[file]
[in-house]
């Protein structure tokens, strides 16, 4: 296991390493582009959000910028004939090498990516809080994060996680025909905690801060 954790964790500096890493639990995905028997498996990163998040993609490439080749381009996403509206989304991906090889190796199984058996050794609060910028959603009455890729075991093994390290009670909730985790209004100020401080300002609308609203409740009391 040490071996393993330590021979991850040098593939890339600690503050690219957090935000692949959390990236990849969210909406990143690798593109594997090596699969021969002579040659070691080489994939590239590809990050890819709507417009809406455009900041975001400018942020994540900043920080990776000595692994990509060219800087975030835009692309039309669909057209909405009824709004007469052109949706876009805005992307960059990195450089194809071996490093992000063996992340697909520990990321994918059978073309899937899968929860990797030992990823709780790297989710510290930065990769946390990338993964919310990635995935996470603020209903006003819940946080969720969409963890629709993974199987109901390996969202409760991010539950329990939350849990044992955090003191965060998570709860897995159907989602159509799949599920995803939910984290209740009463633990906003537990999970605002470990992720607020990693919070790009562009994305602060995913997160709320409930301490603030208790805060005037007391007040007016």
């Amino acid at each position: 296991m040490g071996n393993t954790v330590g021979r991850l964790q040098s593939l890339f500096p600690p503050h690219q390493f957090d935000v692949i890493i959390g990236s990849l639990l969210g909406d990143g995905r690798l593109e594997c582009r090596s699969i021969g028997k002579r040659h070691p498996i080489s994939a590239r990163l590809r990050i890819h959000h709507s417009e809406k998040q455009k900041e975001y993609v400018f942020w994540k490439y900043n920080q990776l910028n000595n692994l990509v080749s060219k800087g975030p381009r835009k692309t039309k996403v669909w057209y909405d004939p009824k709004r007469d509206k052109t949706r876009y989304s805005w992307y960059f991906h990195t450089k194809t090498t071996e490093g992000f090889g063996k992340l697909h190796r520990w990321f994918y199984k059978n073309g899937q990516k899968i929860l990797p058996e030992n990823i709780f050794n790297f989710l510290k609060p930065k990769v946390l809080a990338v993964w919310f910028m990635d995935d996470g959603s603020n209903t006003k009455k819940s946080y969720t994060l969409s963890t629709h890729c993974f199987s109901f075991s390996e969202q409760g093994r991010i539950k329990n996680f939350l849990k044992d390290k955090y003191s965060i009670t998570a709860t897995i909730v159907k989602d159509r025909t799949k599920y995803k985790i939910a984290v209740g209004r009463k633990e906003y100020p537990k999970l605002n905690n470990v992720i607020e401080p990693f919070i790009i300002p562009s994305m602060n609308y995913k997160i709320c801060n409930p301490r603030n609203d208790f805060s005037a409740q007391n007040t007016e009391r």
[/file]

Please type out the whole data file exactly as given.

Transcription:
[in-house]
């Protein structure tokens, strides 16, 4: 296991390493582009959000910028004939090498990516809080994060996680025909905690801060 954790964790500096890493639990995905028997498996990163998040993609490439080749381009996403509206989304991906090889190796199984058996050794609060910028959603009455890729075991093994390290009670909730985790209004100020401080300002609308609203409740009391 040490071996393993330590021979991850040098593939890339600690503050690219957090935000692949959390990236990849969210909406990143690798593109594997090596699969021969002579040659070691080489994939590239590809990050890819709507417009809406455009900041975001400018942020994540900043920080990776000595692994990509060219800087975030835009692309039309669909057209909405009824709004007469052109949706876009805005992307960059990195450089194809071996490093992000063996992340697909520990990321994918059978073309899937899968929860990797030992990823709780790297989710510290930065990769946390990338993964919310990635995935996470603020209903006003819940946080969720969409963890629709993974199987109901390996969202409760991010539950329990939350849990044992955090003191965060998570709860897995159907989602159509799949599920995803939910984290209740009463633990906003537990999970605002470990992720607020990693919070790009562009994305602060995913997160709320409930301490603030208790805060005037007391007040007016």
């Amino acid at each position: 296991m040490g071996n393993t954790v330590g021979r991850l964790q040098s593939l890339f500096p600690p503050h690219q390493f957090d935000v692949i890493i959390g990236s990849l639990l969210g909406d990143g995905r690798l593109e594997c582009r090596s699969i021969g028997k002579r040659h070691p498996i080489s994939a590239r990163l590809r990050i890819h959000h709507s417009e809406k998040q455009k900041e975001y993609v400018f942020w994540k490439y900043n920080q990776l910028n000595n692994l990509v080749s060219k800087g975030p381009r835009k692309t039309k996403v669909w057209y909405d004939p009824k709004r007469d509206k052109t949706r876009y989304s805005w992307y960059f991906h990195t450089k194809t090498t071996e490093g992000f090889g063996k992340l697909h190796r520990w990321f994918y199984k059978n073309g899937q990516k899968i929860l990797p058996e030992n990823i709780f050794n790297f989710l510290k609060p930065k990769v946390l809080a990338v993964w919310f910028m990635d995935d996470g959603s603020n209903t006003k009455k819940s946080y969720t994060l969409s963890t629709h890729c993974f199987s109901f075991s390996e969202q409760g093994r991010i539950k329990n996680f939350l849990k044992d390290k955090y003191s965060i009670t998570a709860t897995i909730v159907k989602d159509r025909t799949k599920y995803k985790i939910a984290v209740g209004r009463k633990e906003y100020p537990k999970l605002n905690n470990v992720i607020e401080p990693f919070i790009i300002p562009s994305m602060n609308y995913k997160i709320c801060n409930p301490r603030n609203d208790f805060s005037a409740q007391n007040t007016e009391r």